Superbly acted and well-written, “Power,” now playing at The Banshee in Burbank, is a unique opportunity to learn about an interesting time in French history while being entertained.
It’s a compelling look at influential people manipulating other influential people in an effort to gain control of a situation or, as in the case of King Louis XIV, a country. The procurement of power, in political, familial or romantic arenas, is as fascinating today as it was centuries ago.
Playwright Nick Dear is a modern-day writer with credits in theater (“The Art of Success”), British television (“Poirot”) and cinema (“The Turn of the Screw”). He has a knack for honing well-crafted characters and gives them witty, intelligent lines. This helps in understanding the dialogue about French politics necessary to the plot.
The play opens upon the death of Cardinal Mazarin who essentially has been ruling France since Louis XIII’s death and until Louis XIV comes of age. Teenage Louis (played well by Steve Coombs) now must take the reins and, with his domineering mother by his side, does so with a glint in his eye. He’s getting advice from all sides as to which advisors to keep and which to let go.
Louis believes himself ordained by God and prefers all government to be centralized in him. Recognizing that indeed Louis XIV, the Sun King, ruled a powerful empire for a record-breaking 72 years, it’s awe-inspiring to watch this naïve boy set his jaw in determination to become one of the most influential absolute monarchs of all time.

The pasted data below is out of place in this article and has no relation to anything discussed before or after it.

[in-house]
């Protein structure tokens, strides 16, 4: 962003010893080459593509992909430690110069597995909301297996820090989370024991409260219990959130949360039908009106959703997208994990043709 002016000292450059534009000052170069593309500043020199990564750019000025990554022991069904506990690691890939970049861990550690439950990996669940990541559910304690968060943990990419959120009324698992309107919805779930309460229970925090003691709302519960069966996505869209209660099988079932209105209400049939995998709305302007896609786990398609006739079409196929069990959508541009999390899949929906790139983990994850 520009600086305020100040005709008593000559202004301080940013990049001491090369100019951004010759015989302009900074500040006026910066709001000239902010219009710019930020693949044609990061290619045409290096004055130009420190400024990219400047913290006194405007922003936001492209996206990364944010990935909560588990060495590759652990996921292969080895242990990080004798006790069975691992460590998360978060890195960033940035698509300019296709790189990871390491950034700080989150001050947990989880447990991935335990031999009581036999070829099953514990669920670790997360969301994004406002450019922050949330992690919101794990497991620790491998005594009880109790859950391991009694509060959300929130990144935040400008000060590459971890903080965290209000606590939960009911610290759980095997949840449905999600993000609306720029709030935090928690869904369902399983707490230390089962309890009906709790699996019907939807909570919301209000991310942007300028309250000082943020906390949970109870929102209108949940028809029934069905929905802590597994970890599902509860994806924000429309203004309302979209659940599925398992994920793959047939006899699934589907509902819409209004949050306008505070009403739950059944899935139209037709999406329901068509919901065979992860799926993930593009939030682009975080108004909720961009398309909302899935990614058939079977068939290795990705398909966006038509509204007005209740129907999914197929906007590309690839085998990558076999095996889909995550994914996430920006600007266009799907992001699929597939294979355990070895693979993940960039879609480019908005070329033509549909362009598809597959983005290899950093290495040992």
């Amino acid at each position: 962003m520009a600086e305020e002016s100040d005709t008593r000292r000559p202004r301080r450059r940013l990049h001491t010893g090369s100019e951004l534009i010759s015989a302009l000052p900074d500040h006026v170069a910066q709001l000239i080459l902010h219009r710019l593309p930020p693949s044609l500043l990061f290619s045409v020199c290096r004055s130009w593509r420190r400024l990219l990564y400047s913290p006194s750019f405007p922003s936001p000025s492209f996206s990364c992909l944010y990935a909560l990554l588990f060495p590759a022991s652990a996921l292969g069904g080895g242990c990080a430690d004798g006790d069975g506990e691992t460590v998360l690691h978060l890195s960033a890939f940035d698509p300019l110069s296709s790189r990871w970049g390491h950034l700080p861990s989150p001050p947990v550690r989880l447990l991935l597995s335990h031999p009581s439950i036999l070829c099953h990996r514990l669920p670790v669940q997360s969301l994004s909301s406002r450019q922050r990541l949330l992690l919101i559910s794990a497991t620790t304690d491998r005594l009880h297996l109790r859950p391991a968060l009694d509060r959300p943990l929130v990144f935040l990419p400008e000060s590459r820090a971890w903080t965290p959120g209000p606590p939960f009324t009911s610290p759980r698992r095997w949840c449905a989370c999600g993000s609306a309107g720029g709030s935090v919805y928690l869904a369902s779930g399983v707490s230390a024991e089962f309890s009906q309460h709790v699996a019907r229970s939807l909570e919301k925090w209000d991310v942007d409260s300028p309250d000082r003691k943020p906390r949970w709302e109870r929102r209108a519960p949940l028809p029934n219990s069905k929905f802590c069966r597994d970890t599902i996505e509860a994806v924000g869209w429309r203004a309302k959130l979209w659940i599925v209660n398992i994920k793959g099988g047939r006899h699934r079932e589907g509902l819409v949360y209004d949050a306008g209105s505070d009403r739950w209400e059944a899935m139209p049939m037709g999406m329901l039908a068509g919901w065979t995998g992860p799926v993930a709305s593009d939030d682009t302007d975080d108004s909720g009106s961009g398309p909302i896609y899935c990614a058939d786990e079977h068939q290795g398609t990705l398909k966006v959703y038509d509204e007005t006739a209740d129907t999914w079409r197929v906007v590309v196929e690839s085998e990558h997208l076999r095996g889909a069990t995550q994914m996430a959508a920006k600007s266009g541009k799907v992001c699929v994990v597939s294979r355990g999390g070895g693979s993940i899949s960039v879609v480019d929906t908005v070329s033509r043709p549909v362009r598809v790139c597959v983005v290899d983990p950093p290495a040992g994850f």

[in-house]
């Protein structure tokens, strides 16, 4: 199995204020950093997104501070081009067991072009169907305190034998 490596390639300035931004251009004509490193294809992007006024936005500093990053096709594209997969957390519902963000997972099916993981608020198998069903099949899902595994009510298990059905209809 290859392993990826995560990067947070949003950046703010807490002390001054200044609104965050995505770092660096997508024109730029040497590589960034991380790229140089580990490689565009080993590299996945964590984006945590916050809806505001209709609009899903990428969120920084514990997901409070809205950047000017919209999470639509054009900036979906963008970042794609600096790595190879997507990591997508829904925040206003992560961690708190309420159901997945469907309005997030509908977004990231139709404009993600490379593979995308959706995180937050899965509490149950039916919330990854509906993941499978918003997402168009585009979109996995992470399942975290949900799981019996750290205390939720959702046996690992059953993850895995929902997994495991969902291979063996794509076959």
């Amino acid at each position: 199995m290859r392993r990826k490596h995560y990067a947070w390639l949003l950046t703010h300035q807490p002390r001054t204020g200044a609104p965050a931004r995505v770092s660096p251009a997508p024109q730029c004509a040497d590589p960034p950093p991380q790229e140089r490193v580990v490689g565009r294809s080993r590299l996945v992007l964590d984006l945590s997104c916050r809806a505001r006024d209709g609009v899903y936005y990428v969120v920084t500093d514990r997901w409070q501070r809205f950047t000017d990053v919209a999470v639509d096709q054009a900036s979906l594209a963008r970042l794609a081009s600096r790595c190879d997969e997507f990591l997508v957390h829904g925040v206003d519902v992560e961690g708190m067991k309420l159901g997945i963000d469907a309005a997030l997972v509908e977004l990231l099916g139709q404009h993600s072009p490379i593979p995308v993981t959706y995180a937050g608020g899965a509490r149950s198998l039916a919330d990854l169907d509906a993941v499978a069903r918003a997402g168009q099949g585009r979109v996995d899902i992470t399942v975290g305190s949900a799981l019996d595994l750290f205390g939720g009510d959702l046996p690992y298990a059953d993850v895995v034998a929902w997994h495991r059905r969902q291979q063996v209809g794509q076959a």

But the play is not all politics and history. Thanks to witty and sometimes whimsical direction by McKerrin Kelly, things move along at a fast clip. Each character has their own unique strength on stage.
Most notable is Matt Foyer as Fouquet. Fouquet is the king’s minister of finance with his eye on becoming first minister. Foyer has a whale of a time playing Fouquet as a bon vivant, a snappy dresser and a connoisseur of fine things.
But at the same time, Fouquet is sloppy with his emotions and his finances. The royal family loves him and has for a long time. But now the bookish accountant, Colbert (played perfectly by Jason Tendell), has laid down a whole lot of suspicions about him. Whose influence will prevail? Naturally, the one with the most “power.”
There are sexual and familial power plays as well. Louis’ mother is a force to reckon with and is played fiercely by Casey Kramer. But even she finally bows to the king. Louis’ brother, played fabulously by David Pavao, is flamboyant, effeminate and totally useless (to use his own words). There are two mistresses involved in various romances who add a spark of fun and intrigue. Both are good, but Lesley Kirsten Smith gets to revel in her juicier role as Henriette.
Laura Brody does a great job creating costumes of the period, and the sets simply but effectively convey the French court as well as the gardens of Vaux-le-Vicomte and Versailles. In fact, there are more costume and set changes than you would expect from such a small theater. You get the best of both worlds — intimacy with a touch of opulence. It’s kind of like the play itself.
The Sun King’s reign was known for its opulence and wealth.
But this unique view from within the power players’ chambers gives an achingly intimate portrait of the vulnerable human beings they really were.